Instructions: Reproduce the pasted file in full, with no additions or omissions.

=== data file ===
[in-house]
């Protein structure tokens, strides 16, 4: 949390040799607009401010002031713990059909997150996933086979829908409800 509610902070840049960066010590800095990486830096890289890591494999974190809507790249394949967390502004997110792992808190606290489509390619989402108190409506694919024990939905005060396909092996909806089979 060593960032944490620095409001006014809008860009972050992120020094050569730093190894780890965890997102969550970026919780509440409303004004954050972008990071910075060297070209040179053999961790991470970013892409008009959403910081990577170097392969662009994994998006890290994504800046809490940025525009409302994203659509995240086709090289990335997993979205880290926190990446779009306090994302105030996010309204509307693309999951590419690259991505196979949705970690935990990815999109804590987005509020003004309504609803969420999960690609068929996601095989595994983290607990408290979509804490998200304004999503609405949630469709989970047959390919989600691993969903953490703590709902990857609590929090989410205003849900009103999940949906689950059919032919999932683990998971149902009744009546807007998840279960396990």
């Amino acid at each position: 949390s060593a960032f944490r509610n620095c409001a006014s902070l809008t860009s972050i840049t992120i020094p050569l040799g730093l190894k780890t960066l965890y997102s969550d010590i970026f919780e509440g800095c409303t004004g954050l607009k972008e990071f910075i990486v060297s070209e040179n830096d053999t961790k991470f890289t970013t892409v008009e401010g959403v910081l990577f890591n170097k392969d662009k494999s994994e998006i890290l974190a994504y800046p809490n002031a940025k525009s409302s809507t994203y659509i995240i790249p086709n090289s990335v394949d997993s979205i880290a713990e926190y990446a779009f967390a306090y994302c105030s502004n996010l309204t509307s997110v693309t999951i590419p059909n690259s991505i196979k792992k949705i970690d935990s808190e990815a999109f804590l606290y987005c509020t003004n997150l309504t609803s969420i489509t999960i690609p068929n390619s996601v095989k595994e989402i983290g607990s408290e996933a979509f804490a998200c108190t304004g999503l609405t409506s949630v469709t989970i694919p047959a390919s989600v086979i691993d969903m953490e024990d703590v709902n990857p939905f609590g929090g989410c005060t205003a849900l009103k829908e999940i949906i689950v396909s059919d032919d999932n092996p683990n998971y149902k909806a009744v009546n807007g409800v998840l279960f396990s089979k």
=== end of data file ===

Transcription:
[in-house]
């Protein structure tokens, strides 16, 4: 949390040799607009401010002031713990059909997150996933086979829908409800 509610902070840049960066010590800095990486830096890289890591494999974190809507790249394949967390502004997110792992808190606290489509390619989402108190409506694919024990939905005060396909092996909806089979 060593960032944490620095409001006014809008860009972050992120020094050569730093190894780890965890997102969550970026919780509440409303004004954050972008990071910075060297070209040179053999961790991470970013892409008009959403910081990577170097392969662009994994998006890290994504800046809490940025525009409302994203659509995240086709090289990335997993979205880290926190990446779009306090994302105030996010309204509307693309999951590419690259991505196979949705970690935990990815999109804590987005509020003004309504609803969420999960690609068929996601095989595994983290607990408290979509804490998200304004999503609405949630469709989970047959390919989600691993969903953490703590709902990857609590929090989410205003849900009103999940949906689950059919032919999932683990998971149902009744009546807007998840279960396990």
């Amino acid at each position: 949390s060593a960032f944490r509610n620095c409001a006014s902070l809008t860009s972050i840049t992120i020094p050569l040799g730093l190894k780890t960066l965890y997102s969550d010590i970026f919780e509440g800095c409303t004004g954050l607009k972008e990071f910075i990486v060297s070209e040179n830096d053999t961790k991470f890289t970013t892409v008009e401010g959403v910081l990577f890591n170097k392969d662009k494999s994994e998006i890290l974190a994504y800046p809490n002031a940025k525009s409302s809507t994203y659509i995240i790249p086709n090289s990335v394949d997993s979205i880290a713990e926190y990446a779009f967390a306090y994302c105030s502004n996010l309204t509307s997110v693309t999951i590419p059909n690259s991505i196979k792992k949705i970690d935990s808190e990815a999109f804590l606290y987005c509020t003004n997150l309504t609803s969420i489509t999960i690609p068929n390619s996601v095989k595994e989402i983290g607990s408290e996933a979509f804490a998200c108190t304004g999503l609405t409506s949630v469709t989970i694919p047959a390919s989600v086979i691993d969903m953490e024990d703590v709902n990857p939905f609590g929090g989410c005060t205003a849900l009103k829908e999940i949906i689950v396909s059919d032919d999932n092996p683990n998971y149902k909806a009744v009546n807007g409800v998840l279960f396990s089979k």